(3) “person” includes any individual or entity capable of holding a legal or beneficial interest in property;
(4) “enterprise” includes any individual, partnership, corporation, association, or other legal entity, and any union or group of individuals associated in fact although not a legal entity;

screenshot-www vuze com 2015-05-03 18-48-20


screenshot-www crunchbase com 2015-05-03 18-46-16








FCC Shelves Pandora’s Bid For South Dakota Radio Station | Billboard

In a setback to its music licensing plans, Pandora has received word from the FCC that for the time being it is no longer processing its application to transfer ownership of the broadcasting license for KXMZ, the Rapid City, South Dakota radio station it acquired last June. Pandora had hoped to take advantage of the lower rates that internet streaming services owned by terrestrial radio stations enjoy.


Pandora loses BMI court battle over music licensing | Circa

Pandora has spent more than a year in legal battles with music publishers over exactly what songs the online radio service has access to.

A federal judge in New York has ruled that Broadcast Music Inc., a performance rights organization, may allow its members to prevent their music from being licensed to Pandora. The Dec. 18 decision means that Pandora may soon lose access to music from publishers like Universal and BMG.


BREAKING: Pandora Runs to the Government to Screw Songwriters Again

Good news: Pandora is scheduled to come to the stock market with a “secondary offering”, meaning the company is essentially having a second IPO. According to the Wall Street Journal:

The Internet radio company and its venture-capital backer Crosslink Capital Inc. are slated to offer 14 million shares late Thursday[, i.e., tomorrow], a stake that was worth $336 million when it was announced after Monday’s close.

So music is good business, right? It sure is–for everyone but the songwriters and artists.

In case any songwriter wondered, Pandora has more money than you and they intend to use it to screw you as hard as they possibly can to enrich themselves.

Today Pandora won a truly Pandora-style “victory” in the ASCAP rate court by getting a federal judge to rule that Pandora–a monopolist in webcasting–can use the out of date ASCAP consent decree to force songwriters to license to them.

And make no mistake–this is a very important case to Pandora because the one way that songwriters have of getting out of the trap inside Pandora’s house of cards is to say no and refuse to license to Pandora. And “no” is the one thing that Pandora can’t have you say because their only product is music. The government granted them an effective monopoly on webcasting and Pandora intends to keep it that way.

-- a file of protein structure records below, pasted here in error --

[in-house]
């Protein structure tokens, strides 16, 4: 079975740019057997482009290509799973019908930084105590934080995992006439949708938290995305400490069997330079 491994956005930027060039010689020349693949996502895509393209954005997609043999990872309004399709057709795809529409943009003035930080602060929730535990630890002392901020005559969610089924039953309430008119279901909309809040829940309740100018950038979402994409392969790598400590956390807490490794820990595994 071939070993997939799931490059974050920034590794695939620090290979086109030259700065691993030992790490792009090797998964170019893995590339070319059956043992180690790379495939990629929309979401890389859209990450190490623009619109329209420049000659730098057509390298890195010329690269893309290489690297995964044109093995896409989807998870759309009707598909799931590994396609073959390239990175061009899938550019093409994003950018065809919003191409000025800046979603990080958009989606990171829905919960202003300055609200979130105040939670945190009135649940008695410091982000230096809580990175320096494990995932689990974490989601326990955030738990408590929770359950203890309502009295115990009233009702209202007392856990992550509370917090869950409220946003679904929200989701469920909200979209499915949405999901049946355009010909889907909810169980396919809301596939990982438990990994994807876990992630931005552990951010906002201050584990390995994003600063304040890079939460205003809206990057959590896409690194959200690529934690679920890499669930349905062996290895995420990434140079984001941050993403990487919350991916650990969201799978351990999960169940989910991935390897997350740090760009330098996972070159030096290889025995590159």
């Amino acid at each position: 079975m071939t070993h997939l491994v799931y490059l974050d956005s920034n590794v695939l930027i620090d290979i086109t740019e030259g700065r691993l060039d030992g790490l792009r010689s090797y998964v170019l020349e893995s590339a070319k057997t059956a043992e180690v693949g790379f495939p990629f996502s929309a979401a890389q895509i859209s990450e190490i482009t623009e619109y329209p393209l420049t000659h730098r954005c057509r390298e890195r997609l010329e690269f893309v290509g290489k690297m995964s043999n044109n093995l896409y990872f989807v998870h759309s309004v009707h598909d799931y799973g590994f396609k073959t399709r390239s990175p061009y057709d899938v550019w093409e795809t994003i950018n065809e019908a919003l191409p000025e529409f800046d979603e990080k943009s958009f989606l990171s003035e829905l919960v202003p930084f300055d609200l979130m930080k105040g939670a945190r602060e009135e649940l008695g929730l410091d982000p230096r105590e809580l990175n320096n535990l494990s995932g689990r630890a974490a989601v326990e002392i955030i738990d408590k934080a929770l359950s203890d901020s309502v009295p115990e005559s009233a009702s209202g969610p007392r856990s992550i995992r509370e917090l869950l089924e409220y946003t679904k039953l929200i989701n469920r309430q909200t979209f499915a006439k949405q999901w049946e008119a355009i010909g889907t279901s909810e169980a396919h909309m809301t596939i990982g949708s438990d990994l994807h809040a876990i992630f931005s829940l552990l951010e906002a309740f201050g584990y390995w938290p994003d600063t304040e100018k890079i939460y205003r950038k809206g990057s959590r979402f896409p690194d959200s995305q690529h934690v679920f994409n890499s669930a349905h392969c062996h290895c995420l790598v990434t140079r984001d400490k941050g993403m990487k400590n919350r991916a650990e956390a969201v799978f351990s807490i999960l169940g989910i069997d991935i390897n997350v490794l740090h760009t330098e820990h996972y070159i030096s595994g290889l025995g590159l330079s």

Pandora Prepares to Attack Artists… Again | DMN

Amazing the lengths Tim Westergren and Pandora are willing to go to, to attack artists…

Accordingly, Pandora is taking steps to have well-written, careful responses ready to go within 24 hours in places like Digital Music News.  Most importantly, the response needs to come from a source not affiliated with Pandora (or, so it seems…)


How Pandora Became Music’s Big Villain – The Verge

The Verge reports on the battle over internet royalties…

Pandora struggles to win hearts and minds because its leadership lacks credibility, and has also been utterly inept at pitching the company’s plan to the public, press, and Congress. Pandora failed to generate congressional support to lower royalties last year and unless the company’s leadership dramatically changes its strategy, the popular radio service doesn’t appear to have a prayer of getting help from Washington any time soon.

Michael Pachter, a research analyst with Wedbush Securities, believes Pandora will eventually thrive but that its attempt to legislate lower costs is misguided. “The bill is idiotic,” Pachter said. “It’s insulting to Congress to say you want regulation to lower your costs at the expense of artists. Did you see who was on stage with Obama helping him campaign? Jay-Z and Bruce Springsteen. That’s the Democrats, and how many Republicans are going to want to legislate against capitalism and the free market?”


Blake Morgan : Pandora Needs to Do Right By Artists @ Huffington Post